Fending for Oneself by Connecting with Others: Francophone African Pentecostal-Charismatic Christians in Washington, DC
Degree awarded: Ph.D. Anthropology. American University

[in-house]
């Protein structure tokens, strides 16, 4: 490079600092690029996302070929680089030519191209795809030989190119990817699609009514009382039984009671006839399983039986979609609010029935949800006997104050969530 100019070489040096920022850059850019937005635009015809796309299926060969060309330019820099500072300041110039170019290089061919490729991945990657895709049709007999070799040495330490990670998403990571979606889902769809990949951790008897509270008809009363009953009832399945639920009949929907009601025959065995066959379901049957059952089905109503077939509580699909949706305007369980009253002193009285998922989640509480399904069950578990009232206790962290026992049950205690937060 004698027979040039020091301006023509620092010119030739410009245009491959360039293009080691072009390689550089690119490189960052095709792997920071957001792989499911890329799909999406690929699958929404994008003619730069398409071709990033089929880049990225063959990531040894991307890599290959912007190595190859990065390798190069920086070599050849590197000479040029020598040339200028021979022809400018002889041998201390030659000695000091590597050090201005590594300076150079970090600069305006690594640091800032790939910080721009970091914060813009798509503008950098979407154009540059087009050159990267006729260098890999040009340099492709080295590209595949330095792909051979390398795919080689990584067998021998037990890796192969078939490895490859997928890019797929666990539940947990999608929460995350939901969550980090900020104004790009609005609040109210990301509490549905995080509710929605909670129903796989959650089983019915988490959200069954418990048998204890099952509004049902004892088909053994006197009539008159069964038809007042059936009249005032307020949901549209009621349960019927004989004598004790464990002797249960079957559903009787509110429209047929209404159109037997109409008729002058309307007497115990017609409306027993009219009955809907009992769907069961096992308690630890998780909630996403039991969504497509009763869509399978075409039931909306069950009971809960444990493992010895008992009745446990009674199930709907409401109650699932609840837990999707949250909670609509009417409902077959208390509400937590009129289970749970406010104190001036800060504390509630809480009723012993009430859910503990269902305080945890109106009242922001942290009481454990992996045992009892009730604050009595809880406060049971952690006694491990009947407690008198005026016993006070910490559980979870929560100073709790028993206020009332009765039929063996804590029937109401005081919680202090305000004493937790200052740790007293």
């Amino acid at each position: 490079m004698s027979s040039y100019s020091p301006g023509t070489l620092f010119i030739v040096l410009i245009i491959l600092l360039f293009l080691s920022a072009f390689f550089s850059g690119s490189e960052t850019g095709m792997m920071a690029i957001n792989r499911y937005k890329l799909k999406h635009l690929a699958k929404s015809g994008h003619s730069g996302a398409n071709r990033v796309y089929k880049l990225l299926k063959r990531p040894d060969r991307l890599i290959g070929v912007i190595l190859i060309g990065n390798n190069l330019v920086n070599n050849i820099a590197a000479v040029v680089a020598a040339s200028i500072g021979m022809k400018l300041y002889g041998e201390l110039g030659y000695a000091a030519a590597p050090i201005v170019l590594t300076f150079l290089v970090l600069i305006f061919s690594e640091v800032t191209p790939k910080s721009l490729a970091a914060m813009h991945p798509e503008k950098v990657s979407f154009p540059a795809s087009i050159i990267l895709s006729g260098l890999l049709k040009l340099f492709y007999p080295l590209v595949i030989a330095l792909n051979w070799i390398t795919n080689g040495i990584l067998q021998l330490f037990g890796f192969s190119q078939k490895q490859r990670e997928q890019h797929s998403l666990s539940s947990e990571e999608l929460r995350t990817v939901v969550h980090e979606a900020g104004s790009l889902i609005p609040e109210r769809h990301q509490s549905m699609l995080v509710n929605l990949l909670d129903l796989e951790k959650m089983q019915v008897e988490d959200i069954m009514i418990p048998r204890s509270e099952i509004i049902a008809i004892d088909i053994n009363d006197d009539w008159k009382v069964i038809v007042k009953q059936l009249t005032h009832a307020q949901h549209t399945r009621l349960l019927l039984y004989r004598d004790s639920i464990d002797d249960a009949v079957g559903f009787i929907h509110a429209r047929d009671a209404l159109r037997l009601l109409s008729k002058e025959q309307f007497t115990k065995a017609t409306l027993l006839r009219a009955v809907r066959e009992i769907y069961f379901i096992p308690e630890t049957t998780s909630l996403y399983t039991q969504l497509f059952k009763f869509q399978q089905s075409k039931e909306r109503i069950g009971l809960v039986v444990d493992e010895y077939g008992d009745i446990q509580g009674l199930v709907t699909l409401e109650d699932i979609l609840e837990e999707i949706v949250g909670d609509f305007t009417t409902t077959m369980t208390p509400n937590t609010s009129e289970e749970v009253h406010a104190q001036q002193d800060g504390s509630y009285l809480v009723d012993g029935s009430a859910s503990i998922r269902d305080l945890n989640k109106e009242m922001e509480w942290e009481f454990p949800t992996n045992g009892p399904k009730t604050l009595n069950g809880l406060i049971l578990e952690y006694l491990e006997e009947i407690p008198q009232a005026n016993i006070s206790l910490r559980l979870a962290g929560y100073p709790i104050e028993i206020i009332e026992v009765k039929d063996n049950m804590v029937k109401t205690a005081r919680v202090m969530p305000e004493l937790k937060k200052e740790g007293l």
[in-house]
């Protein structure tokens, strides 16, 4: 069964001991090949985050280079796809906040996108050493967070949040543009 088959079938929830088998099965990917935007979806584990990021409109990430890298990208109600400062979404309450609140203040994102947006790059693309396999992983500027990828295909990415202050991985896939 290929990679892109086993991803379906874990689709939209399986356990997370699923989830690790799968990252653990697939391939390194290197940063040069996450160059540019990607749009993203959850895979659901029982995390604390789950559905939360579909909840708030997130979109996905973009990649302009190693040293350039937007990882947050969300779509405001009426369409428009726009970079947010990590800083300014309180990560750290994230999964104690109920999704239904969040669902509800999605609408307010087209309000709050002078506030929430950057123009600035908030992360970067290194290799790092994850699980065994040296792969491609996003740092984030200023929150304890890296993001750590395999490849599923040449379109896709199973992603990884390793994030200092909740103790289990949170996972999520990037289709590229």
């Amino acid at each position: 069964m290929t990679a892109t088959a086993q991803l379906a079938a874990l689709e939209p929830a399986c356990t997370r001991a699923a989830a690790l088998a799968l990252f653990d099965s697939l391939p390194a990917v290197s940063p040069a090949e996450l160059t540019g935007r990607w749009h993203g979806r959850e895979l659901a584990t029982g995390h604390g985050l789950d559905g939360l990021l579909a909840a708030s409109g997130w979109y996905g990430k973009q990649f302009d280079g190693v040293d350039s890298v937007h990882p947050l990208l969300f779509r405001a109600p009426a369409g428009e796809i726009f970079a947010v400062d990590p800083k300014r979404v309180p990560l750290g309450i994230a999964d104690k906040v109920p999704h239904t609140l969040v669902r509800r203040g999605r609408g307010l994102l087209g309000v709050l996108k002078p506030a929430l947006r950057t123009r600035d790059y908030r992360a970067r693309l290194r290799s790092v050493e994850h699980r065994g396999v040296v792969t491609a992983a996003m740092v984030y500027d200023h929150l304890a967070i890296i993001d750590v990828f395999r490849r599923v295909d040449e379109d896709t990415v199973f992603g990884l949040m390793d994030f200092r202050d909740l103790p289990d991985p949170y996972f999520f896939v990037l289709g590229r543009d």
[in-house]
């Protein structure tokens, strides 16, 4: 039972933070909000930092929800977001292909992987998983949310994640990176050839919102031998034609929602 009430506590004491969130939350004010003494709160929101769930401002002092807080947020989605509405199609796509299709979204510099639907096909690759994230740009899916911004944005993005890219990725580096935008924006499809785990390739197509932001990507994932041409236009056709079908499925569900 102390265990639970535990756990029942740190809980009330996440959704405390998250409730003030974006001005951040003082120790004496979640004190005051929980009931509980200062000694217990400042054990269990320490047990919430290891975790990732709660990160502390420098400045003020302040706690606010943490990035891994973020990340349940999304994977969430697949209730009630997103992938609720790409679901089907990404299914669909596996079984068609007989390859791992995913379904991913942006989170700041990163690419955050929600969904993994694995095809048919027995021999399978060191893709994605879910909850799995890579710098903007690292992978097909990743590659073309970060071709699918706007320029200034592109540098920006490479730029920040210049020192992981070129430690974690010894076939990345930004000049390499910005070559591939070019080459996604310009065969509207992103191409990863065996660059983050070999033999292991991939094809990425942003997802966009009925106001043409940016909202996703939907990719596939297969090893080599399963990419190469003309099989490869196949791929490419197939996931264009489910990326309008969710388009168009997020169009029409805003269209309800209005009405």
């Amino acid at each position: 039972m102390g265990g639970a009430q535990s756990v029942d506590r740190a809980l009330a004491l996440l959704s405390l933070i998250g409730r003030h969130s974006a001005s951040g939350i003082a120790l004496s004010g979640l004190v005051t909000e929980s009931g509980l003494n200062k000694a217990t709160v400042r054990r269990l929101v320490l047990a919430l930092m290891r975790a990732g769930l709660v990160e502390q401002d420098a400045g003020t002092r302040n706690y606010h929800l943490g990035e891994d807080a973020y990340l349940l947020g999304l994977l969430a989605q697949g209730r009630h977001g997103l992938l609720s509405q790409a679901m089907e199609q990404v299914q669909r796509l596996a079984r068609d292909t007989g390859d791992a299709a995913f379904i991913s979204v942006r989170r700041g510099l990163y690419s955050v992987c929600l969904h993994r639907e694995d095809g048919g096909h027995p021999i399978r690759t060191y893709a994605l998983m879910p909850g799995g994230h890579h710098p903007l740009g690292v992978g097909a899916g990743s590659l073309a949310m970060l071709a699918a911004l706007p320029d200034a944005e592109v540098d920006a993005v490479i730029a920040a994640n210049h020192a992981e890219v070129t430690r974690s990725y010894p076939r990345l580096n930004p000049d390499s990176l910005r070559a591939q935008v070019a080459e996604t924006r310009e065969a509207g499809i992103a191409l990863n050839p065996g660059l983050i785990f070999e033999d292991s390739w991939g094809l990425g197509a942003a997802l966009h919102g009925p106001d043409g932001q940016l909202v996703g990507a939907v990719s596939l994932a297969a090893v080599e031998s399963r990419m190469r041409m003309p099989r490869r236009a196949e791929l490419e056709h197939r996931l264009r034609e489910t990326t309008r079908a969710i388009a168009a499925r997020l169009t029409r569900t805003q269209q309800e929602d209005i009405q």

Most of the research done on new immigrant religion has concentrated on religious structures, the systematized relationships between people and between groups within which religious practices are embedded. While this work is important, it has tended not to foreground religious meaning, the ideas that people hold about the world that include concerns about non-empirical forces and that make their experiences logical and understandable. In this dissertation, I address this limitation by taking a holistic approach to studying immigrant religious participation. I address both structure and meaning, domains that can be conceptually separated but in practice are integrated. This dissertation looks at religious structure and meaning through a qualitative study of a Catholic congregation made up of French-speaking Africans and Haitians in Washington, DC conducted from 2003-2007. My primary methods were participant-observation and interviews. Congregation participants created a community with significance for them. People adjusted to some of the expectations of their new context while also bringing to bear continuities such as a familiar mode of interpersonal interaction, ideas about Catholicism, and French language. These immigrants organized religiously by negotiating space for themselves within the Catholic Church, and they created and used social capital in various ways. Through their organizing, they created voice in the Church hierarchy and increased participants' access to practical resources. By looking at religious meaning, I also discovered that participants brought in Pentecostal-Charismatic Catholic specialists from around the world to guide them in understanding their experiences and to heal them spiritually. By emphasizing African causes and the maintenance of participants' connections to the people of Africa--through family ties, practical support of organizations, and prayer--the congregation valorized people who were devalued in the broader social setting. I argue that through their participation in Pentecostal-Charismatic Catholicism, immigrants took up and acted on their desire to change their limited positioning in the wider opportunity structure.
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